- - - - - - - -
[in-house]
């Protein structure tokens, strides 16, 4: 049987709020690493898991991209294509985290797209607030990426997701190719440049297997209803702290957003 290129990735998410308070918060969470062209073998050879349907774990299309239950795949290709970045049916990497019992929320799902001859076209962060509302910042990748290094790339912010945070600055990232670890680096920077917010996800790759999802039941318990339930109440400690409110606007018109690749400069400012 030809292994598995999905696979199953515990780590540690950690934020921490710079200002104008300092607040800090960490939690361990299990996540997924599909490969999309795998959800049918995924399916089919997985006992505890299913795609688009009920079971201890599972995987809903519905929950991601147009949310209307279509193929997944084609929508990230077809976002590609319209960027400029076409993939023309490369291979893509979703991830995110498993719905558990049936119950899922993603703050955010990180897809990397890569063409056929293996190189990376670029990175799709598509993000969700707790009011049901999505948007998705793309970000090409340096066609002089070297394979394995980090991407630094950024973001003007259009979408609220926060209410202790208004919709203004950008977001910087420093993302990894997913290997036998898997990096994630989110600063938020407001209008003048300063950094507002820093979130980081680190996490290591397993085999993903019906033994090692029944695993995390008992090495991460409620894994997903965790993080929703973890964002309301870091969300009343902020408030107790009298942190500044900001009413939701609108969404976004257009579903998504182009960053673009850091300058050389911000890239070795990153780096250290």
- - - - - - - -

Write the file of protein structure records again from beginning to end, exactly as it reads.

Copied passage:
[in-house]
């Protein structure tokens, strides 16, 4: 049987709020690493898991991209294509985290797209607030990426997701190719440049297997209803702290957003 290129990735998410308070918060969470062209073998050879349907774990299309239950795949290709970045049916990497019992929320799902001859076209962060509302910042990748290094790339912010945070600055990232670890680096920077917010996800790759999802039941318990339930109440400690409110606007018109690749400069400012 030809292994598995999905696979199953515990780590540690950690934020921490710079200002104008300092607040800090960490939690361990299990996540997924599909490969999309795998959800049918995924399916089919997985006992505890299913795609688009009920079971201890599972995987809903519905929950991601147009949310209307279509193929997944084609929508990230077809976002590609319209960027400029076409993939023309490369291979893509979703991830995110498993719905558990049936119950899922993603703050955010990180897809990397890569063409056929293996190189990376670029990175799709598509993000969700707790009011049901999505948007998705793309970000090409340096066609002089070297394979394995980090991407630094950024973001003007259009979408609220926060209410202790208004919709203004950008977001910087420093993302990894997913290997036998898997990096994630989110600063938020407001209008003048300063950094507002820093979130980081680190996490290591397993085999993903019906033994090692029944695993995390008992090495991460409620894994997903965790993080929703973890964002309301870091969300009343902020408030107790009298942190500044900001009413939701609108969404976004257009579903998504182009960053673009850091300058050389911000890239070795990153780096250290």